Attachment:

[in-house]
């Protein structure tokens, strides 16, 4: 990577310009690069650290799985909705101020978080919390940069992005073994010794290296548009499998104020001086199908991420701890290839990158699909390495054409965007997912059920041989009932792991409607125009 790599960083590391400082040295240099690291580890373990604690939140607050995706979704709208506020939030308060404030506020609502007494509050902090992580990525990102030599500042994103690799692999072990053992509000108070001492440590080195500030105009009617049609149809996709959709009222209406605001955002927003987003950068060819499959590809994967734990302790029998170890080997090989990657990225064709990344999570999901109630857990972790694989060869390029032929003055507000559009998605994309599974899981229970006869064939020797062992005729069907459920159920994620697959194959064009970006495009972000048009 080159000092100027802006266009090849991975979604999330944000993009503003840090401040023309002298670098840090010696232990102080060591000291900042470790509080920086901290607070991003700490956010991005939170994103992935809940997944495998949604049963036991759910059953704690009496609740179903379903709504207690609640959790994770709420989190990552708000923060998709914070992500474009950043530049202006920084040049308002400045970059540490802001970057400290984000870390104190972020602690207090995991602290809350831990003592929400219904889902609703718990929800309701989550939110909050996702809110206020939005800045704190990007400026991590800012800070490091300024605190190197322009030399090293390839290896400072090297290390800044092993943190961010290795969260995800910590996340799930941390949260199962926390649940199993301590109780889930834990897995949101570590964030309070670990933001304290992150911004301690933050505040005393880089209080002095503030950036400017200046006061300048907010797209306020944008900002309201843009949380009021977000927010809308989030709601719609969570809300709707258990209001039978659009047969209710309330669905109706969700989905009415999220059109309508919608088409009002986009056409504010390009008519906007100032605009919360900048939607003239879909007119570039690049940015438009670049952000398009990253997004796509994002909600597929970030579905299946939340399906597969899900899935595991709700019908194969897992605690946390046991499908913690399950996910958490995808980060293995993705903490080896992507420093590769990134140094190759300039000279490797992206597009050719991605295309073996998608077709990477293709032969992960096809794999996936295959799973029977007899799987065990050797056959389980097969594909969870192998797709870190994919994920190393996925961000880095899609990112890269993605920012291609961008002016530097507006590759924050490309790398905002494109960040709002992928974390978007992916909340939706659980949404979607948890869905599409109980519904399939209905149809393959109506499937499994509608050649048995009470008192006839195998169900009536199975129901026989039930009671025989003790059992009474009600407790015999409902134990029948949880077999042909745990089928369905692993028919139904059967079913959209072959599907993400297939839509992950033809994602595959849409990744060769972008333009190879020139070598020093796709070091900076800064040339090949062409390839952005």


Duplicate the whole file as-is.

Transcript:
[in-house]
């Protein structure tokens, strides 16, 4: 990577310009690069650290799985909705101020978080919390940069992005073994010794290296548009499998104020001086199908991420701890290839990158699909390495054409965007997912059920041989009932792991409607125009 790599960083590391400082040295240099690291580890373990604690939140607050995706979704709208506020939030308060404030506020609502007494509050902090992580990525990102030599500042994103690799692999072990053992509000108070001492440590080195500030105009009617049609149809996709959709009222209406605001955002927003987003950068060819499959590809994967734990302790029998170890080997090989990657990225064709990344999570999901109630857990972790694989060869390029032929003055507000559009998605994309599974899981229970006869064939020797062992005729069907459920159920994620697959194959064009970006495009972000048009 080159000092100027802006266009090849991975979604999330944000993009503003840090401040023309002298670098840090010696232990102080060591000291900042470790509080920086901290607070991003700490956010991005939170994103992935809940997944495998949604049963036991759910059953704690009496609740179903379903709504207690609640959790994770709420989190990552708000923060998709914070992500474009950043530049202006920084040049308002400045970059540490802001970057400290984000870390104190972020602690207090995991602290809350831990003592929400219904889902609703718990929800309701989550939110909050996702809110206020939005800045704190990007400026991590800012800070490091300024605190190197322009030399090293390839290896400072090297290390800044092993943190961010290795969260995800910590996340799930941390949260199962926390649940199993301590109780889930834990897995949101570590964030309070670990933001304290992150911004301690933050505040005393880089209080002095503030950036400017200046006061300048907010797209306020944008900002309201843009949380009021977000927010809308989030709601719609969570809300709707258990209001039978659009047969209710309330669905109706969700989905009415999220059109309508919608088409009002986009056409504010390009008519906007100032605009919360900048939607003239879909007119570039690049940015438009670049952000398009990253997004796509994002909600597929970030579905299946939340399906597969899900899935595991709700019908194969897992605690946390046991499908913690399950996910958490995808980060293995993705903490080896992507420093590769990134140094190759300039000279490797992206597009050719991605295309073996998608077709990477293709032969992960096809794999996936295959799973029977007899799987065990050797056959389980097969594909969870192998797709870190994919994920190393996925961000880095899609990112890269993605920012291609961008002016530097507006590759924050490309790398905002494109960040709002992928974390978007992916909340939706659980949404979607948890869905599409109980519904399939209905149809393959109506499937499994509608050649048995009470008192006839195998169900009536199975129901026989039930009671025989003790059992009474009600407790015999409902134990029948949880077999042909745990089928369905692993028919139904059967079913959209072959599907993400297939839509992950033809994602595959849409990744060769972008333009190879020139070598020093796709070091900076800064040339090949062409390839952005």